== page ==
Adjacent each end of bed 12, an inverted U-shaped backstop frame 35, secured at its lower ends to side members 18 of bed frame 11, inclines upwardly and outwardly therefrom to just below the height of the axis of tunnel 29. Within each backstop frame 35 a backstop panel 36 of the same character as bed 12 is resiliently suspended along its top and side margins by means of tensionally resilient supports 37 similar to those supporting bed 12 within its frame 11. As is apparent from the drawings, the height and inclination of each backstop frame 35 and its resilient panel 36 is such that a player may run partway thereup in order to intercept a missile thrown through tunnel 29. Panels 36, in turn, have suflicient strength in order to support a player so running thereup since, as mentioned, panels 36 are of. a construction similar to that of bed 12. The outer end 38 of each backstop frame 35 is supported by means of a pair of laterally spaced legs 39, the spacing of the latter being substantially less than the width of frames 35, fitted with suitable floor engaging flanges 40 at their lower ends and adjus-tably telescoped at their upper ends into tubular members 41, the latter being hingedly secured at 42 at their upper ends to the outer end 38 of its backstop frame 35. The legs of an inverted U-shaped frame 43 are adjustably telescoped in turn into the upper ends of each pair of tubular members 41 and the area bounded by each frame 43 and the outer end 38 of its respective backstop frame 35 is closedby a suitable net 44 in order to define a secondary target intersecting the extended axis of tunnel 29. The exposed portions of frame 11 are covered by suitable protective mats 45, those along side members 18 and 19 being carried part way up backstop frames 35, and the outer ends 38 of the latter are likewise provided with similar mats 46.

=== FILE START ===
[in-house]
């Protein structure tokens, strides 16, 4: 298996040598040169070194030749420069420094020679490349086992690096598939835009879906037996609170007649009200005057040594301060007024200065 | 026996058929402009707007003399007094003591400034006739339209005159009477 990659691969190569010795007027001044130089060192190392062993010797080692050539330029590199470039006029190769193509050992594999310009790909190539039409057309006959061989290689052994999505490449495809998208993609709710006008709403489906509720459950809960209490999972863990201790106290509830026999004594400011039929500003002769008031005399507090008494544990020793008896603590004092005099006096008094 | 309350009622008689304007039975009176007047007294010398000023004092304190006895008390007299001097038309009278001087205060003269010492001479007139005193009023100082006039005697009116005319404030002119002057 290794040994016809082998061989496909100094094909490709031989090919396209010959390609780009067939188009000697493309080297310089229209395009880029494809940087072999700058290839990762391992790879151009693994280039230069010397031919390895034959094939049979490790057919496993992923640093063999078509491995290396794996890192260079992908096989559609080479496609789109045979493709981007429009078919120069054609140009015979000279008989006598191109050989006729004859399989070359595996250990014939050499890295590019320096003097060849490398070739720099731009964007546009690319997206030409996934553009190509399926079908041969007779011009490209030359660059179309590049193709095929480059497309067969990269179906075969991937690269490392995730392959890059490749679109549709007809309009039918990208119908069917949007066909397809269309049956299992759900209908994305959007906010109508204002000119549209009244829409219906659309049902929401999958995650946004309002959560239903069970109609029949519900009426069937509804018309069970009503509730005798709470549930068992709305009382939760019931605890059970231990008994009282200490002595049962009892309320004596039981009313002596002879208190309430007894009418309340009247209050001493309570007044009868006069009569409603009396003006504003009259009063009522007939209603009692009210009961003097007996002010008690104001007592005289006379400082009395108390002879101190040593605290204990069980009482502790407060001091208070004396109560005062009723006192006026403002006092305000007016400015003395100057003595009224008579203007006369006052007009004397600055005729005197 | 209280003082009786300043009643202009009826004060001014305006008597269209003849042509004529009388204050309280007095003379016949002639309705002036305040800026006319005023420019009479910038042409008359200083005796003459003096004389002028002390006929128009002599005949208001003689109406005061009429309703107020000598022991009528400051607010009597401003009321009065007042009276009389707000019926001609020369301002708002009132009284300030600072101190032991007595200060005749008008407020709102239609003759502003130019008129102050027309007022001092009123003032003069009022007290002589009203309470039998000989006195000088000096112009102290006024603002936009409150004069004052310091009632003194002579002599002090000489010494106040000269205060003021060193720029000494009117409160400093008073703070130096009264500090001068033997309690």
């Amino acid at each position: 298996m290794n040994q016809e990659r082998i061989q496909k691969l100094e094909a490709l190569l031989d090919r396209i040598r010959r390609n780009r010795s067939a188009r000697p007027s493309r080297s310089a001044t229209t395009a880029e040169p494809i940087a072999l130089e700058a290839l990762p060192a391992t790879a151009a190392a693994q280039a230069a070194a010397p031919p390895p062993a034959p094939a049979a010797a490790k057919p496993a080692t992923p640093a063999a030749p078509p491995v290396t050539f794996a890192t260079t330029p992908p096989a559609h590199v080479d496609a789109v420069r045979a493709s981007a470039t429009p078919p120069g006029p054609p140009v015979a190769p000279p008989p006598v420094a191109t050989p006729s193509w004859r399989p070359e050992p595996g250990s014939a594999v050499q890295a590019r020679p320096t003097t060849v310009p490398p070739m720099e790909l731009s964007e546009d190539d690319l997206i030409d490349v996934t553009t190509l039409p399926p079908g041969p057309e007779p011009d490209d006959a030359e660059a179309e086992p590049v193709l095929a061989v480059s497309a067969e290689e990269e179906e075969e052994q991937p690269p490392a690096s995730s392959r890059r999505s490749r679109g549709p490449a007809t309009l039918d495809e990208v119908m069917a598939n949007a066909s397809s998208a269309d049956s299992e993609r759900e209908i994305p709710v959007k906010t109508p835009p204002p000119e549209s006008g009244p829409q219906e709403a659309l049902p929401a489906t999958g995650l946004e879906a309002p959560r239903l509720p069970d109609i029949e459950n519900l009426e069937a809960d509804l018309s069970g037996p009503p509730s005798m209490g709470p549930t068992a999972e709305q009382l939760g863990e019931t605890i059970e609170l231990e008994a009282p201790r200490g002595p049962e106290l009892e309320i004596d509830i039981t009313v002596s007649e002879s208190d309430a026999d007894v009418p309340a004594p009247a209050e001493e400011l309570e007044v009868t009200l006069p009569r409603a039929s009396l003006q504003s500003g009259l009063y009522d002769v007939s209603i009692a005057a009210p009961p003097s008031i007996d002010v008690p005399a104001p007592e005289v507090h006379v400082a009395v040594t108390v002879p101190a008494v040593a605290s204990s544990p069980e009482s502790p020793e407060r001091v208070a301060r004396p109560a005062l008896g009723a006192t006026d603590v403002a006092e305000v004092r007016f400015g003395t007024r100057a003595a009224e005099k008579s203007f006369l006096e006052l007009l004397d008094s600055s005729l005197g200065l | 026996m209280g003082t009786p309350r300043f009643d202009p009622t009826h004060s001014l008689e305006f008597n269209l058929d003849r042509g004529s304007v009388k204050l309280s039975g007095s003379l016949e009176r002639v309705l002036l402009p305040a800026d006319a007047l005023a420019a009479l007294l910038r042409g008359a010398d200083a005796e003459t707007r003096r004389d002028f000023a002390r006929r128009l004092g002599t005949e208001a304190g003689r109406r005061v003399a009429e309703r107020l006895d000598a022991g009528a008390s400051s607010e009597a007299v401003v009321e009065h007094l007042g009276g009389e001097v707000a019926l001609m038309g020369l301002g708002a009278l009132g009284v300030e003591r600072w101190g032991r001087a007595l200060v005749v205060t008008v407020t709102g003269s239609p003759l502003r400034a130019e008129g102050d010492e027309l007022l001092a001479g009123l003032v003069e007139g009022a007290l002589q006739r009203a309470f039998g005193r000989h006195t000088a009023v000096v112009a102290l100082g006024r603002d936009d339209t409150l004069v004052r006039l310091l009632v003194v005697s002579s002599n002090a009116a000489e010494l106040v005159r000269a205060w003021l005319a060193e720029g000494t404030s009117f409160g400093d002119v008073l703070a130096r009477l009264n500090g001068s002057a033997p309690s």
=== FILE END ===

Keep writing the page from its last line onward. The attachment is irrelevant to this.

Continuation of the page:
It is desirable to connect the lower end of each backstop panel 36 to its adjacent end of bed 12 so that neither the players nor the missile or ball used in conjunction wih the apparatus can pass between the aforesaid ends during play. The latter event is especially likely when either bed 12 or a backstop panel 36 is deflected relative to the other by the weight of a player rebounding from one or the other, inasmuch as at such time a gap of material size momentarily opens between the two. On the other hand, the connection obviously must be such as not to interfere with the deflection of bed 12 or a backstop panel 36 relative to the other. The requisite connection is achieved by a tuck 50 comprising a length of suitable fabric or other flexible material stitched at one end 51 along the entire lower margin of each backstop panel 36, carried up behind the latter as at 52, folded over on itself as at 53, being suspended from its adjacent backstop frame 35 at the opposite ends of fold 53 by light, extensible coil springs 54, and finally carried down again as at 55 to the adjacent end of bed 12. The remaining end 56 of each tuck 50 is preferably secured to its adjacent end of bed 12 by a number of tapes 57 laterally spaced along and extending from each end 56 down through the adjacent interstices between the webbing 12a of bed 12 and then outwardly toward the adjacent end of frame 11, being removably secured, as by D-rings 58, to the hooks 16 of the adjacent tensional supports 13 (see FIGURES 3 and 4). Accordingly, if the length of tuck 50 is suflicient, any gap between bed 12 and backstop panels 36 is always closed, no matter what deflection of either may occur during play, without substantially impeding the freedom of either to deflect relative to the other since springs 54 need be only strong enough to maintain fold 53 neatly above bed 12 when the later and panels 36 are stationary. At the same time, panels 36 can be easily and quickly detached from bed 12, if necessary, owing to D-rings 58.